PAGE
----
DUI, Hit and Run, and Assault on Officer All on Golf Course at U.S. Open
I am sure that many people have heard incidents of recreational golfers sometimes having a few too many drinks while hitting 18 holes, and some of those incidents have resulted in DUI charges because the person drove the golf cart while under the influence. However, a U.S. Open fan recently topped it all. When a police officer instructed the fan who was driving a golf cart to stop, the man tried to get away but struck the officer in the process. After hitting the officer, the man sped on. Not surprisingly, the man was stopped, arrested, and ultimately charged with Driving Under the Influence, Hit-and-Run, and Assault on a Police Officer.
I initially wondered how the man would have responded to his wife’s questions about attending the U.S. Open. Then I realized that the man probably never made it home. Instead, the man was probably taken before a judge for an arraignment, and based upon the severity of the charges, the judge probably set a relatively high monetary bail. This means that the man would have to post collateral in order to avoid being sent to jail during the initial phases of the case. Most people do not have enough cash with them to be able to post bail, so they must call a family member or friend for help. In this case, instead of going home to his wife, he may have been stuck calling her from the prison and begging her to bail him out. I would not have wanted to be in his shoes when he got home IF his wife posted the bond.
Pennsylvania Assault on Police Officer is a Felony
If this had occurred in Pennsylvania, the drunk driving and hit-and-run charges would be the least of the man’s worries as both charges are misdemeanor offenses. The most severe would be the assault on the officer. The severity of an assault charge is often based upon the severity of the injury inflicted. A felony charge of Aggravated Assault generally requires proof that the aggressor either caused or intended to cause a “serious bodily injury” whereas a misdemeanor charge of Simple Assault only requires proof of a “bodily injury.”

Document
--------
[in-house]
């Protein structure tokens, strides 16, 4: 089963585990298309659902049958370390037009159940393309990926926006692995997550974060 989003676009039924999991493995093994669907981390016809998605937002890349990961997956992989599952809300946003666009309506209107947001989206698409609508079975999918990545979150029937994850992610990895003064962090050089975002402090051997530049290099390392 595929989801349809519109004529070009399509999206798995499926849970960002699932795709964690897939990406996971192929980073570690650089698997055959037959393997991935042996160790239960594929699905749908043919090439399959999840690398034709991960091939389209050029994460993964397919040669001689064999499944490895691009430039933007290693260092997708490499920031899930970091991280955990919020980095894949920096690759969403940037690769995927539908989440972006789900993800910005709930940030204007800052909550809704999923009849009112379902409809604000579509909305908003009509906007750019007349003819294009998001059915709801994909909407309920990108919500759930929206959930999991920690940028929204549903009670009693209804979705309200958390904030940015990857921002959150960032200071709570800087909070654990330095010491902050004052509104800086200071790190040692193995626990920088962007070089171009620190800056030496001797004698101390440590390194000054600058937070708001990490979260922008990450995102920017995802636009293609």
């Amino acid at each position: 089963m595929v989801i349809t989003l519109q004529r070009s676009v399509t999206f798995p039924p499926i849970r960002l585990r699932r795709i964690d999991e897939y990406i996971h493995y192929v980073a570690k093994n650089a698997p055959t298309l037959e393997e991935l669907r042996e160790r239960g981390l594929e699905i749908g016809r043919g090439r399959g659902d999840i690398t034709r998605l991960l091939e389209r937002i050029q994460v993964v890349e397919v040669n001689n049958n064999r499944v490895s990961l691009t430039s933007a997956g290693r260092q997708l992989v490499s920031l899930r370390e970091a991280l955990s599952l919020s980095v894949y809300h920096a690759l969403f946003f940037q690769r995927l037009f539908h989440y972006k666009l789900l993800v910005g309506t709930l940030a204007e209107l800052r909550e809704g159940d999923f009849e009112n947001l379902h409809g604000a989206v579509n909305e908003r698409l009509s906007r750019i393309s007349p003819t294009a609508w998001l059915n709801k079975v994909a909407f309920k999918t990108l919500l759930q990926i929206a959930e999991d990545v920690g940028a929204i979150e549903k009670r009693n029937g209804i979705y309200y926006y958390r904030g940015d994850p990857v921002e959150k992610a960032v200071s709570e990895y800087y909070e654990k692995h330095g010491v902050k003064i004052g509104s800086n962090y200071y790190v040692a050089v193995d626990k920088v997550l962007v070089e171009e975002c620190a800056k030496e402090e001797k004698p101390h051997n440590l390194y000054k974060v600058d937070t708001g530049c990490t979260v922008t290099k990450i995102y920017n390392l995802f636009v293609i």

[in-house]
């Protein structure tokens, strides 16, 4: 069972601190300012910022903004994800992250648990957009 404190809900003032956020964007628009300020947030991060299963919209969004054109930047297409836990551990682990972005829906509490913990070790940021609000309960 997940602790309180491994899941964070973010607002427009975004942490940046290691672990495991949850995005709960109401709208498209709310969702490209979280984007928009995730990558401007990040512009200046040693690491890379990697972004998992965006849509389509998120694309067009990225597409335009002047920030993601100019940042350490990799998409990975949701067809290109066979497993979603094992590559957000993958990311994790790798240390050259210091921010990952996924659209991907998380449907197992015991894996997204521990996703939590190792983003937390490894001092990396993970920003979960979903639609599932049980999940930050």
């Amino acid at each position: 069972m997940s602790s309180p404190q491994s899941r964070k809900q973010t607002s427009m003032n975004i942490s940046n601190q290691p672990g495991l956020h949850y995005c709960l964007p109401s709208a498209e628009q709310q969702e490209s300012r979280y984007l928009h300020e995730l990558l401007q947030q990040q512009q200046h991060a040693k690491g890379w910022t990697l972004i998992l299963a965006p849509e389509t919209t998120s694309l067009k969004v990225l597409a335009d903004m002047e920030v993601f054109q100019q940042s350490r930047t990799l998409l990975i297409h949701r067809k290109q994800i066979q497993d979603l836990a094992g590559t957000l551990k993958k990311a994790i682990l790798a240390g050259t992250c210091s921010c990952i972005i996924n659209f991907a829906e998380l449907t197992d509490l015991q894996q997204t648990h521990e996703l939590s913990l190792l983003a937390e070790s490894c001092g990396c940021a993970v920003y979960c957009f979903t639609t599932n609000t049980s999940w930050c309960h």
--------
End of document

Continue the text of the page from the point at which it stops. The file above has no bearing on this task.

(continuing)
However, Pennsylvania law increases the punishment for assaults that are committed against a particular list of persons, a “protected class.” The protected class includes school employees, firemen, EMTs, judges, prosecutors, public defenders, and police officers. It should be emphasized that noticeably absent from this list is a private criminal defense lawyer. I highly recommend that you contact your local Pennsylvania representative to have this oversight remedied.
Because this man caused a bodily injury to a police officer, even though it was a relatively minor injury, the man would be charged with Aggravated Assault under 18 Pa.C.S.A. § 2702(a)(3) because the officer is included in the protected class. The charge is a second degree felony, which means the man would face a maximum sentence of 10 years incarceration and a $25,000.00 fine.
If this case had occurred in Centre County, I believe that a plea agreement could possibly be reached that would allow for the dismissal of the felony Aggravated Assault charge in exchange for a guilty plea to a misdemeanor charge of Simple Assault. The officer does not appear to have suffered much of an injury, and it also does not appear that the man drove at the officer and intentionally tried to injure him. Since I have been a State College defense attorney since 2004, I have dealt with many different police officers over the years, and most understand that drunk people make stupid decisions and the officers are therefore willing to cut them some slack. An officer may want the person to be punished, but the officer may agree that a felony conviction on the man’s record would be too severe based upon the facts and circumstances of the case. Here, I could see a prosecutor requiring the man to plead guilty to the DUI offense and a misdemeanor assault charge with a dismissal of the felony offense.